What to do
First, you’ve gotta get some exercise even if it’s just taking a daily walk or doing something active and easy that you really enjoy, like dancing a few times a week or doing some yoga-like stretches at home. If you’re like me, and you’re probably never going to get into a consistent fitness regimen, here’s permission to hit the spa instead. If there’s a Korean spa in town, that’s the best bet. Moving between hot and cold rooms and pools boosts your circulation, and all the sweating in saunas and steam rooms definitely help your skin detox.
As for the aging thing, rosehip seed oil is a pretty magical elixir when it comes to keeping skin youthful and glowing. Day and night, this is your secret weapon. Don’t forget the sunscreen!
Habit: Stressing out
Sometimes stress can be a good thing; an adrenaline rush, for example, galvanizes you to pull off your greatest feats. But when stress is chronic—as in, you feel like you’re under constant pressure every single day—that’s no good. This way of life spikes the stress hormone cortisol, which triggers inflammation, kicks up oil production and hinders formation of skin-firming collagen. Translation: redness, zits, and aged skin.
What to do
This is another case when a little meditation can help out. If you’re not the type who can sit still and quietly for a few moments, then just try adopting a mantra that you can recite internally to get centered throughout the day. It can be absolutely anything, from a literal phrase (“I’m calming down”) to something more obscure—I like the words “blue sea” because that’s my idea of serenity.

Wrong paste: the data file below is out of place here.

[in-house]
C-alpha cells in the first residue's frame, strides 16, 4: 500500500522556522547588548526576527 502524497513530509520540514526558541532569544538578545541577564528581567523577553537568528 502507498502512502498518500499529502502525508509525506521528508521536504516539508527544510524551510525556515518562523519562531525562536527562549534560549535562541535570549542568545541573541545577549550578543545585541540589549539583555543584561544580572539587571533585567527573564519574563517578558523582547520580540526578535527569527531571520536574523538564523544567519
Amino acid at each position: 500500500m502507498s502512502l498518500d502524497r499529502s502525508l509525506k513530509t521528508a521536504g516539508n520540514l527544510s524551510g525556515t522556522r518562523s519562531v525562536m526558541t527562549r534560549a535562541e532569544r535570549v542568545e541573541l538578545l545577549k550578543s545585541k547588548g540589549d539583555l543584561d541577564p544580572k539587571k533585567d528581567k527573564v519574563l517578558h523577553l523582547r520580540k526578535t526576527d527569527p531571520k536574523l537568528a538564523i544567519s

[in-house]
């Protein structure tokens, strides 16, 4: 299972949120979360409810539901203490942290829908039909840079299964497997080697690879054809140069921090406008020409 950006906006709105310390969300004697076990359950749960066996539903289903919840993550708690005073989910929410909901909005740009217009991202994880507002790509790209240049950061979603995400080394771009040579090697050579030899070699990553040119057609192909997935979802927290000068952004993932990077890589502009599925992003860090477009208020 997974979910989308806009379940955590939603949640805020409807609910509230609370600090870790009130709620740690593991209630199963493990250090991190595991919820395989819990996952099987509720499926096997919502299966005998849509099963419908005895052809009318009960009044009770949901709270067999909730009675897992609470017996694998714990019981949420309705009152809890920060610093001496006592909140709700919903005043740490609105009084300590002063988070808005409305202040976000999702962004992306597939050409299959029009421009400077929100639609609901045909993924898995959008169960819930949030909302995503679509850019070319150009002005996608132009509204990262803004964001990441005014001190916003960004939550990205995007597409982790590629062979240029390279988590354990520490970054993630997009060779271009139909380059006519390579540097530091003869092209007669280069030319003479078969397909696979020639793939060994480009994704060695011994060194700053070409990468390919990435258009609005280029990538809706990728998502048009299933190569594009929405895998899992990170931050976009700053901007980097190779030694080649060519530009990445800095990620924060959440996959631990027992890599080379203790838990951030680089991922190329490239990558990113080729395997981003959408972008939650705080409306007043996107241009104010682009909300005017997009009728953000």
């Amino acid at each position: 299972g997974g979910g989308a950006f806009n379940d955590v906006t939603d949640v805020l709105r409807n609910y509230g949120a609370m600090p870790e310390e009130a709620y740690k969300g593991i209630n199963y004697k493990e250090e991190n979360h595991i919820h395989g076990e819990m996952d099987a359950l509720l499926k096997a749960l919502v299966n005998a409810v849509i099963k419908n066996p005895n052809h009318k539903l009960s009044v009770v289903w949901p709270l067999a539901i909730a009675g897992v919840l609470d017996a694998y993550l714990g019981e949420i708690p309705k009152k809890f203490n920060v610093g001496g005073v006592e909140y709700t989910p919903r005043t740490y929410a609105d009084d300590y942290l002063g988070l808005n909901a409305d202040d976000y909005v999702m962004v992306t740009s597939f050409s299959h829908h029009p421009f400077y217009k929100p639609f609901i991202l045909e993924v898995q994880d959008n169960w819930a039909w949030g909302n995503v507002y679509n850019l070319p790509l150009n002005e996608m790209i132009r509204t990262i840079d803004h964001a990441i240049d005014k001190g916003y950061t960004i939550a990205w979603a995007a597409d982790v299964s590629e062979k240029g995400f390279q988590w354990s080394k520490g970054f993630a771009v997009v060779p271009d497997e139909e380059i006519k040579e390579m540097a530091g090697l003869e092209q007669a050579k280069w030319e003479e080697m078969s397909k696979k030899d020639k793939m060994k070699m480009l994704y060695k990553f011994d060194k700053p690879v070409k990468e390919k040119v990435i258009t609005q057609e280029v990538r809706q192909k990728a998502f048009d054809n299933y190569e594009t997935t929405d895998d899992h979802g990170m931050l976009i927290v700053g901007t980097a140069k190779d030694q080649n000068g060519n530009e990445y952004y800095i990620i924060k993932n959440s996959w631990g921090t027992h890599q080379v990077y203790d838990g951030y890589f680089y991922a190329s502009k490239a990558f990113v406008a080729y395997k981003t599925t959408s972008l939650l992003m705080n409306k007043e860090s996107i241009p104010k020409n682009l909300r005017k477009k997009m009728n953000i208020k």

If that’s still too much to ask of you, no worries. Choose creams and serums with calming ingredients like chamomile and licorice extract. Try a balancing oil like Herbivore Lapis Facial Oil; the blue tansy that gives it its cool blue hue is anti-inflammatory and clarifying. To address premature aging, niacinamide is your best friend.
Speaking of aging, smoking is your worst enemy! It’s on par with excess sun exposure, according to Pontillo. “Certain signs of aging like expression lines around the eyes, on the forehead and [around the] mouth arrive years, even decades, sooner than they normally would,” she says. And just like UV rays, even the occasional cigarette may create hyperpigmentation.
What to do
You’re gonna need all the help you can get from antioxidants. You can get these free radical-fighting compounds by eating lots of fresh berries, dark leafy greens and nuts. Supplement that with topical treatments, too. Look for rich night creams with vitamin E, vitamin C, green tea and retinol. “Helping the skin rebuild collagen is also important,” says Pontillo. “This process can be supported with high-quality types 1 and 3 collagen supplements or with bone broth on a daily basis.”
Sure, you’ve heard the rationalization that red wine is good for you because of all the antioxidants. But the truth is, whatever your poison, dehydration is an issue that reflects back on skin — big time. If beer is your thing, knocking back a few means you’re really loading up on sugar, which we know is bad news for skin. And a rosy glow after one cocktail might be cute at first, but after three, not so much—alcohol is a common trigger for rosacea.
What to do
If you’re going to imbibe frequently, have a glass of water in between each drink to stay hydrated. When you get home, chug some more H2O, and again first thing in the morning. If you’re functional enough to do your skin care before bed, slather on tons of night cream—ones with hyaluronic acid and glycerin will do the trick to reintroduce moisture back into your skin.